What is Pivot Table in Excel and Why is it Useful?
Pivot tables are one of the most powerful and useful features in Excel. With very little effort, you can use a pivot table to build good-looking reports for large data sets.
You can think of a pivot table as a report. However, unlike a static report, a pivot table in excel provides an interactive view of your data. With very little effort (and no formulas) you can look at the same data from many different perspectives. You can group data into categories, break down data into years and months, filter data to include or exclude categories, and even build charts.
The beauty of pivot table in excel is they allow you to interactively explore your data in different ways. Therefore, it helps to make data analysis easier and more effective.
5 Ground Rules before Creating Pivot Table in Excel
Before we move on to learn how to create a Pivot Table in excel, it is important to understand the 5 ground rules when using the pivot table feature in excel:
- Datasets must be organized in rows with each row represent a record
- Datasets must have a unique column header that identifies the column field
- There should be NO blank rows and blank columns
- All empty cells should contain zero or text (e.g. nil)
- There should be no merge cells in the datasets
Image: Sample of Datasets for Pivot Table in Excel
In summary, it is best to use your raw data report (as shown in the image above) to create your pivot tables for data analysis. If you have an existing data report that has already been summarised (with total, subtotals, or average value), it will hinder the ability of pivot table in excel to produce different slices of the data. Therefore, you will need to remove it for better analysis with pivot table in excel.
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Below are 3 simple yet useful features to start your pivot table journey
Building a Pivot Table in Excel in Just One Minute
Many people think building a pivot table in excel is complicated and time-consuming, but it’s simply not true. Compared to the time it would take you to build an equivalent report manually, pivot tables are incredibly fast. If you have well-structured source data, you can create a pivot table in less than a minute. Start by selecting any cell in the source data.
Next, follow these four steps:
1. On the Insert tab of the ribbon, click the PivotTable button
2. In the Create PivotTable dialog box, select the data range and click OK
3. Drag a “label” field into the Row Labels area (e.g. product name)
4. Drag a numeric field into the Values area (e.g. revenue)
Voila ~ in just a minute, you got your first pivot table in excel. Well done!
The pivot table above shows total revenue by product, but you can easily rearrange fields to show total revenue by customer, by product line, by month, and so on by dragging different fields to the Rows or Values area.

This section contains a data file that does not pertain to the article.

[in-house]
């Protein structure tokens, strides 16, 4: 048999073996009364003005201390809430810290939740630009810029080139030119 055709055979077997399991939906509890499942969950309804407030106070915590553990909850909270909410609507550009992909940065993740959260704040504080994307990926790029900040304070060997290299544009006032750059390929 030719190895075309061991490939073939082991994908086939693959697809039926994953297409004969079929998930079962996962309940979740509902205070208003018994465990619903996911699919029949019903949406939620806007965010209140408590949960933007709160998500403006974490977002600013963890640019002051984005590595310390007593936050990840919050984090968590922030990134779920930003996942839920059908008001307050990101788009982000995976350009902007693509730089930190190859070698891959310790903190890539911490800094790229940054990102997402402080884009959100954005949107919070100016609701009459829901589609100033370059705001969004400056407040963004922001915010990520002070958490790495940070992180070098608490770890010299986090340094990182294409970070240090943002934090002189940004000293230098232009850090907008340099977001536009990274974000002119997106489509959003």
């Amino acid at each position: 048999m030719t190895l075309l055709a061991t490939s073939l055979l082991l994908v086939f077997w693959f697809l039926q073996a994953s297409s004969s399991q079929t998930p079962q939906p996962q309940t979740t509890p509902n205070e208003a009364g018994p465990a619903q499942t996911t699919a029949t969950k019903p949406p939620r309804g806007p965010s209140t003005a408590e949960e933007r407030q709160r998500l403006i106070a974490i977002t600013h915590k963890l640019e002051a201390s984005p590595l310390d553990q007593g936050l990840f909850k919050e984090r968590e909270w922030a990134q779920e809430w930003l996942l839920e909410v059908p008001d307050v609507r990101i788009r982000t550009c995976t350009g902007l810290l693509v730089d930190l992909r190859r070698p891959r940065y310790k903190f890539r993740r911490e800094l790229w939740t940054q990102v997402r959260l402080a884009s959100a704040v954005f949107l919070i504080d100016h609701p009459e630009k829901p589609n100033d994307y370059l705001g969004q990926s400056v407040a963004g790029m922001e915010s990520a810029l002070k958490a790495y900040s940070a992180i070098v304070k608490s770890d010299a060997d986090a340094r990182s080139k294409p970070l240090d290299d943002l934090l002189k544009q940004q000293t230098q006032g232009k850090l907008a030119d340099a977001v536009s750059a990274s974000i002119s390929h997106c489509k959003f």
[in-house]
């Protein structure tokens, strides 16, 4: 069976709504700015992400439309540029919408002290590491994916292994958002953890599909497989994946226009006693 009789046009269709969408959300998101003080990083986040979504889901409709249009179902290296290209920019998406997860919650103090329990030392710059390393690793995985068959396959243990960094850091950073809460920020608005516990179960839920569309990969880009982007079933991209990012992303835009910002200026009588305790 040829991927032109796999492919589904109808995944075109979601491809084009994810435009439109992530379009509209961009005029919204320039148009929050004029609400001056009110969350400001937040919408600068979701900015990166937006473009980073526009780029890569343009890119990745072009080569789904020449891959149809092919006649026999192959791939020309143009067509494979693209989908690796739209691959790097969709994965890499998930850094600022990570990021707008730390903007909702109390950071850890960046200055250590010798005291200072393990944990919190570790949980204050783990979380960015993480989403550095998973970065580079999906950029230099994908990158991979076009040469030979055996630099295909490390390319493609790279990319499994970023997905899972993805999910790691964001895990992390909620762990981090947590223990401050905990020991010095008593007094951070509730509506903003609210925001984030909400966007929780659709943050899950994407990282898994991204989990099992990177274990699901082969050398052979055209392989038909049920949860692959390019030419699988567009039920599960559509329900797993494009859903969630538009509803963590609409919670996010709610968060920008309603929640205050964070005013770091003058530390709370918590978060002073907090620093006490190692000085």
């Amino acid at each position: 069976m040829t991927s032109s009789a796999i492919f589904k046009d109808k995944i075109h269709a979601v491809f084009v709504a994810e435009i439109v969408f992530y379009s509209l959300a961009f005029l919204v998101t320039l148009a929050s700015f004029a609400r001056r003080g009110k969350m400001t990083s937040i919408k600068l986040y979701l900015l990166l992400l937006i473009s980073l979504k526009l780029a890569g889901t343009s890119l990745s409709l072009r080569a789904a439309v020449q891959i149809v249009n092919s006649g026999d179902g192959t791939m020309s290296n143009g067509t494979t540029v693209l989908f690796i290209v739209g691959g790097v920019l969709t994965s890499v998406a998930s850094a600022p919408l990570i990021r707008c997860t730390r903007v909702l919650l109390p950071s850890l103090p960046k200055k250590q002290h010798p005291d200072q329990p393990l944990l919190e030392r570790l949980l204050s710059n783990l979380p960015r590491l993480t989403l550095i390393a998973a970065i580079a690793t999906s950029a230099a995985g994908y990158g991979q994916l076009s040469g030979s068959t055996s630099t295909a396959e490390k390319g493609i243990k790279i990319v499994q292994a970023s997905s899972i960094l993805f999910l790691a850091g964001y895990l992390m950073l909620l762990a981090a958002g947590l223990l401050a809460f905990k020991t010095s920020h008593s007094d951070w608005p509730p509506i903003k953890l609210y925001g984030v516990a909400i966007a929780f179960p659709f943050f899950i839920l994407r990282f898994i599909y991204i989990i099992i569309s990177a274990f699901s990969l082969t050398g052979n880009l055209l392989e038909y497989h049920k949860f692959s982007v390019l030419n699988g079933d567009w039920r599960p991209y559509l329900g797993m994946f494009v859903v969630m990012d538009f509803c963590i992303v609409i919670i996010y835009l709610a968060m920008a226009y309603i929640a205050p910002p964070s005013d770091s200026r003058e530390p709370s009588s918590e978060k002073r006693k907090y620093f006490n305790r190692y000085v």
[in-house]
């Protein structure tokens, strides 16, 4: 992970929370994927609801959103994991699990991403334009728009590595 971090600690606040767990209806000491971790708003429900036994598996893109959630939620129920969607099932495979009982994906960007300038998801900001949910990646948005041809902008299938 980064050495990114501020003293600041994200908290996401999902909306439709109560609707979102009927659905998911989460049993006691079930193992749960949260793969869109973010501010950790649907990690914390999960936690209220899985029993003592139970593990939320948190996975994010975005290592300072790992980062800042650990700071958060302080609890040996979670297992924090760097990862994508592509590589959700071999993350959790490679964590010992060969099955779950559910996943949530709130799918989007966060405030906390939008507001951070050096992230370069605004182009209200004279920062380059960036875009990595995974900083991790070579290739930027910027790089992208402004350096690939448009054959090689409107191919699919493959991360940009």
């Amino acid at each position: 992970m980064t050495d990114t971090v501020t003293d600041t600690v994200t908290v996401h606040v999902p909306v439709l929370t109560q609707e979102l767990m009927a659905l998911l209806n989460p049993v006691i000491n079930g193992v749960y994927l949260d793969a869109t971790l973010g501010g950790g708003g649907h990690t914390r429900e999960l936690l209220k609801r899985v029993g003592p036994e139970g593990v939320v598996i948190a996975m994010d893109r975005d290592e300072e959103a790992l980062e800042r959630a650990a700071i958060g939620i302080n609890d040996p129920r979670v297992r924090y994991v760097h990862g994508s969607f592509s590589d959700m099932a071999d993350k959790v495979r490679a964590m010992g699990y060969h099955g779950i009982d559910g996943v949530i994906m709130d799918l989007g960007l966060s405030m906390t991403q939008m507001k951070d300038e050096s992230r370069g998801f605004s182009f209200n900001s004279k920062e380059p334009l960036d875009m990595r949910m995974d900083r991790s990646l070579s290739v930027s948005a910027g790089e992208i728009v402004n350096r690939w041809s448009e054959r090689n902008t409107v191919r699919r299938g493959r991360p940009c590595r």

Show Totals as a Percentage
In some of the cases, you’ll want to show a percentage rather than a count in your pivot table. For example, perhaps you want to show a breakdown of revenue by product. But, rather than show the total revenue for each product, you want to show revenue as a percentage of the total revenue. You can do so by performing this one simple step (assuming you have created the pivot table):
1. Right-click the Revenue field, and set “Show Values As” to “% of Grand Total”
Voila ~~ your total revenue is now shown as a total percentage.
Drill Down to See (or Extract) the Data behind any Total
Whenever you see a total displayed in a pivot table, you can easily see and extract the data that makes up the total by “drilling down”. For example, assume you are looking at a pivot table that shows total revenue by product name. You can see that the product name “Cleaning Services” constitute a total revenue of 11.33%, but you want to see the list of customers who purchased this product. To see the list of records that make up this number/percentage, double-click directly on the number 11.33% and Excel will add a new sheet to your workbook that contains the exact data used to calculate 11.33% revenue as shown below.
If you are not getting enough tips from the above, watch the following 1.5 hours webinar facilitated by Ms. Valene Ang on how to create Pivot Table in Excel:
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Bonus: Useful Shortcuts for Pivot Table in Excel
|Alt + N + V||Open Pivot Table Wizard|
|Alt + F1||Create Pivot Chart on Same Worksheet|
|F11||Create Pivot Chart on New Worksheet|
|Alt + Shift + ArrowRight||Group Pivot Table Items|
|Alt + Shift + ArrowDown||Ungroup Pivot Table Items|